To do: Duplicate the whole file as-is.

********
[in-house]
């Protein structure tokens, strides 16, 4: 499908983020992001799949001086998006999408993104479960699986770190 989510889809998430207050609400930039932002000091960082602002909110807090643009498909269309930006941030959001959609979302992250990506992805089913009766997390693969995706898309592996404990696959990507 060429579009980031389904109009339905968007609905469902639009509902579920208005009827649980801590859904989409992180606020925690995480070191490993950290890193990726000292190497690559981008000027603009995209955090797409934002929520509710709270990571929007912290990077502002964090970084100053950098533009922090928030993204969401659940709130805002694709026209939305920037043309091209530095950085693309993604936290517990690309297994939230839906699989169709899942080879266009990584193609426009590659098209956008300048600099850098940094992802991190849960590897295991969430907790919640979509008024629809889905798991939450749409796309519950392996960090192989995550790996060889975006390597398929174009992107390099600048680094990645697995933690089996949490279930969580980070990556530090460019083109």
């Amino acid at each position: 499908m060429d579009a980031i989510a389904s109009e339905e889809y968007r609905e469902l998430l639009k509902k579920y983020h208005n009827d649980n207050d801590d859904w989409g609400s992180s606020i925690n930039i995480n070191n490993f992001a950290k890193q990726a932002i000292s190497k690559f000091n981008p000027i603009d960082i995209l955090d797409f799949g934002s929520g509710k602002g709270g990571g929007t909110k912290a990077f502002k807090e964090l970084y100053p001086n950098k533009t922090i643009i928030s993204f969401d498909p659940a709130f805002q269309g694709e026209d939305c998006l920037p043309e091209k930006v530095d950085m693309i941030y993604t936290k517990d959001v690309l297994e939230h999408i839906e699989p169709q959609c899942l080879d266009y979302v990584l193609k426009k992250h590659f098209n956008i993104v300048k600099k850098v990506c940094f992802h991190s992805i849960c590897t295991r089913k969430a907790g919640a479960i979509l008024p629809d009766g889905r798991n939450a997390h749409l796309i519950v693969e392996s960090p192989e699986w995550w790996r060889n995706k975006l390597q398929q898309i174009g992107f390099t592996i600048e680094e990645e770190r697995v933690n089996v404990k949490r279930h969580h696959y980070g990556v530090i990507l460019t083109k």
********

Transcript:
[in-house]
């Protein structure tokens, strides 16, 4: 499908983020992001799949001086998006999408993104479960699986770190 989510889809998430207050609400930039932002000091960082602002909110807090643009498909269309930006941030959001959609979302992250990506992805089913009766997390693969995706898309592996404990696959990507 060429579009980031389904109009339905968007609905469902639009509902579920208005009827649980801590859904989409992180606020925690995480070191490993950290890193990726000292190497690559981008000027603009995209955090797409934002929520509710709270990571929007912290990077502002964090970084100053950098533009922090928030993204969401659940709130805002694709026209939305920037043309091209530095950085693309993604936290517990690309297994939230839906699989169709899942080879266009990584193609426009590659098209956008300048600099850098940094992802991190849960590897295991969430907790919640979509008024629809889905798991939450749409796309519950392996960090192989995550790996060889975006390597398929174009992107390099600048680094990645697995933690089996949490279930969580980070990556530090460019083109």
């Amino acid at each position: 499908m060429d579009a980031i989510a389904s109009e339905e889809y968007r609905e469902l998430l639009k509902k579920y983020h208005n009827d649980n207050d801590d859904w989409g609400s992180s606020i925690n930039i995480n070191n490993f992001a950290k890193q990726a932002i000292s190497k690559f000091n981008p000027i603009d960082i995209l955090d797409f799949g934002s929520g509710k602002g709270g990571g929007t909110k912290a990077f502002k807090e964090l970084y100053p001086n950098k533009t922090i643009i928030s993204f969401d498909p659940a709130f805002q269309g694709e026209d939305c998006l920037p043309e091209k930006v530095d950085m693309i941030y993604t936290k517990d959001v690309l297994e939230h999408i839906e699989p169709q959609c899942l080879d266009y979302v990584l193609k426009k992250h590659f098209n956008i993104v300048k600099k850098v990506c940094f992802h991190s992805i849960c590897t295991r089913k969430a907790g919640a479960i979509l008024p629809d009766g889905r798991n939450a997390h749409l796309i519950v693969e392996s960090p192989e699986w995550w790996r060889n995706k975006l390597q398929q898309i174009g992107f390099t592996i600048e680094e990645e770190r697995v933690n089996v404990k949490r279930h969580h696959y980070g990556v530090i990507l460019t083109k």